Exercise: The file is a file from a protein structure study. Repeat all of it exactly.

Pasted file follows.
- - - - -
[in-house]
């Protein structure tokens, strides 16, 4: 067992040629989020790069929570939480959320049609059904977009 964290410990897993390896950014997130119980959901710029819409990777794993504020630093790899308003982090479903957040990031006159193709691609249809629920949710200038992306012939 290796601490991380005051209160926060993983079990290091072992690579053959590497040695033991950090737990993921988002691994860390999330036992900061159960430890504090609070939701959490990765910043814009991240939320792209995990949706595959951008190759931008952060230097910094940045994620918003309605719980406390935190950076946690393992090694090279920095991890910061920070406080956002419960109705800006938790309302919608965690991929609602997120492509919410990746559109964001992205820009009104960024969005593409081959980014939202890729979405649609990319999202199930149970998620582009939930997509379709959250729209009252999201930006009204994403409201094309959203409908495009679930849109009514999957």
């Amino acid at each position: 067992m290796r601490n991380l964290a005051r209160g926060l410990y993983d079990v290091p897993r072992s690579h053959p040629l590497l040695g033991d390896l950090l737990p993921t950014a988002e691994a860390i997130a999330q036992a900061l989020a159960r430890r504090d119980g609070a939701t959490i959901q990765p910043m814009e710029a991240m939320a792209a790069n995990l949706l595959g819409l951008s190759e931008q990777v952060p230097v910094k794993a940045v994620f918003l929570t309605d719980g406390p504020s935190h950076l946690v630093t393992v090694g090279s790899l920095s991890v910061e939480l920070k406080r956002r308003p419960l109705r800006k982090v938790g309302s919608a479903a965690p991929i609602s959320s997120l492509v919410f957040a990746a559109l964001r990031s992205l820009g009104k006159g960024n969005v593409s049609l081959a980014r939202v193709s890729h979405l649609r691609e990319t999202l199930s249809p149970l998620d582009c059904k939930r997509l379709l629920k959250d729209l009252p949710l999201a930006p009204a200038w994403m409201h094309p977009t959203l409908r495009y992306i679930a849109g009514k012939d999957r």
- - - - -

[in-house]
């Protein structure tokens, strides 16, 4: 067992040629989020790069929570939480959320049609059904977009 964290410990897993390896950014997130119980959901710029819409990777794993504020630093790899308003982090479903957040990031006159193709691609249809629920949710200038992306012939 290796601490991380005051209160926060993983079990290091072992690579053959590497040695033991950090737990993921988002691994860390999330036992900061159960430890504090609070939701959490990765910043814009991240939320792209995990949706595959951008190759931008952060230097910094940045994620918003309605719980406390935190950076946690393992090694090279920095991890910061920070406080956002419960109705800006938790309302919608965690991929609602997120492509919410990746559109964001992205820009009104960024969005593409081959980014939202890729979405649609990319999202199930149970998620582009939930997509379709959250729209009252999201930006009204994403409201094309959203409908495009679930849109009514999957």
């Amino acid at each position: 067992m290796r601490n991380l964290a005051r209160g926060l410990y993983d079990v290091p897993r072992s690579h053959p040629l590497l040695g033991d390896l950090l737990p993921t950014a988002e691994a860390i997130a999330q036992a900061l989020a159960r430890r504090d119980g609070a939701t959490i959901q990765p910043m814009e710029a991240m939320a792209a790069n995990l949706l595959g819409l951008s190759e931008q990777v952060p230097v910094k794993a940045v994620f918003l929570t309605d719980g406390p504020s935190h950076l946690v630093t393992v090694g090279s790899l920095s991890v910061e939480l920070k406080r956002r308003p419960l109705r800006k982090v938790g309302s919608a479903a965690p991929i609602s959320s997120l492509v919410f957040a990746a559109l964001r990031s992205l820009g009104k006159g960024n969005v593409s049609l081959a980014r939202v193709s890729h979405l649609r691609e990319t999202l199930s249809p149970l998620d582009c059904k939930r997509l379709l629920k959250d729209l009252p949710l999201a930006p009204a200038w994403m409201h094309p977009t959203l409908r495009y992306i679930a849109g009514k012939d999957r």